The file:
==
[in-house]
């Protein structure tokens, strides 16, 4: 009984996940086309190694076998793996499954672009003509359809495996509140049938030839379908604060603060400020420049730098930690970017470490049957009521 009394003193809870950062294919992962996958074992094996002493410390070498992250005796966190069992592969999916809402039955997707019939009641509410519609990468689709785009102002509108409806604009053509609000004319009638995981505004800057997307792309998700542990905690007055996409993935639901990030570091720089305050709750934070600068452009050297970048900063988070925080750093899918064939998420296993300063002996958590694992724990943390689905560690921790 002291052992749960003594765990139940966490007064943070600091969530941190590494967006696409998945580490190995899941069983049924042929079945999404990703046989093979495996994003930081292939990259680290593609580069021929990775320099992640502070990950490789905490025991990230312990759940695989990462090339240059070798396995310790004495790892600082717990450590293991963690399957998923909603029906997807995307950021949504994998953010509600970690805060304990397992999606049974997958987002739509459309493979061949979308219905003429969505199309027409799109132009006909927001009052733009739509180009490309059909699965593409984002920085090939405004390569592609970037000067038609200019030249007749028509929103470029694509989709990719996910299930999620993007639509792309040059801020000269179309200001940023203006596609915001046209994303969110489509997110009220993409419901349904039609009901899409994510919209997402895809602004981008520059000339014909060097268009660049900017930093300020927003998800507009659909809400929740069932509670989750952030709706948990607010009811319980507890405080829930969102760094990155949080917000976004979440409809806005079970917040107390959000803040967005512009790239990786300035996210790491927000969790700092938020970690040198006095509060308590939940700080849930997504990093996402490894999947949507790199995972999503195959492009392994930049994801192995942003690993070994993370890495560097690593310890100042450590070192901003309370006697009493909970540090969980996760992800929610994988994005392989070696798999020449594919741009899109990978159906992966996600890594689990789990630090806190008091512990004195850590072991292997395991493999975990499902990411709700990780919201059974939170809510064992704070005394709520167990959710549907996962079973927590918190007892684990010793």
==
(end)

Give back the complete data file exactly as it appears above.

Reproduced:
[in-house]
């Protein structure tokens, strides 16, 4: 009984996940086309190694076998793996499954672009003509359809495996509140049938030839379908604060603060400020420049730098930690970017470490049957009521 009394003193809870950062294919992962996958074992094996002493410390070498992250005796966190069992592969999916809402039955997707019939009641509410519609990468689709785009102002509108409806604009053509609000004319009638995981505004800057997307792309998700542990905690007055996409993935639901990030570091720089305050709750934070600068452009050297970048900063988070925080750093899918064939998420296993300063002996958590694992724990943390689905560690921790 002291052992749960003594765990139940966490007064943070600091969530941190590494967006696409998945580490190995899941069983049924042929079945999404990703046989093979495996994003930081292939990259680290593609580069021929990775320099992640502070990950490789905490025991990230312990759940695989990462090339240059070798396995310790004495790892600082717990450590293991963690399957998923909603029906997807995307950021949504994998953010509600970690805060304990397992999606049974997958987002739509459309493979061949979308219905003429969505199309027409799109132009006909927001009052733009739509180009490309059909699965593409984002920085090939405004390569592609970037000067038609200019030249007749028509929103470029694509989709990719996910299930999620993007639509792309040059801020000269179309200001940023203006596609915001046209994303969110489509997110009220993409419901349904039609009901899409994510919209997402895809602004981008520059000339014909060097268009660049900017930093300020927003998800507009659909809400929740069932509670989750952030709706948990607010009811319980507890405080829930969102760094990155949080917000976004979440409809806005079970917040107390959000803040967005512009790239990786300035996210790491927000969790700092938020970690040198006095509060308590939940700080849930997504990093996402490894999947949507790199995972999503195959492009392994930049994801192995942003690993070994993370890495560097690593310890100042450590070192901003309370006697009493909970540090969980996760992800929610994988994005392989070696798999020449594919741009899109990978159906992966996600890594689990789990630090806190008091512990004195850590072991292997395991493999975990499902990411709700990780919201059974939170809510064992704070005394709520167990959710549907996962079973927590918190007892684990010793």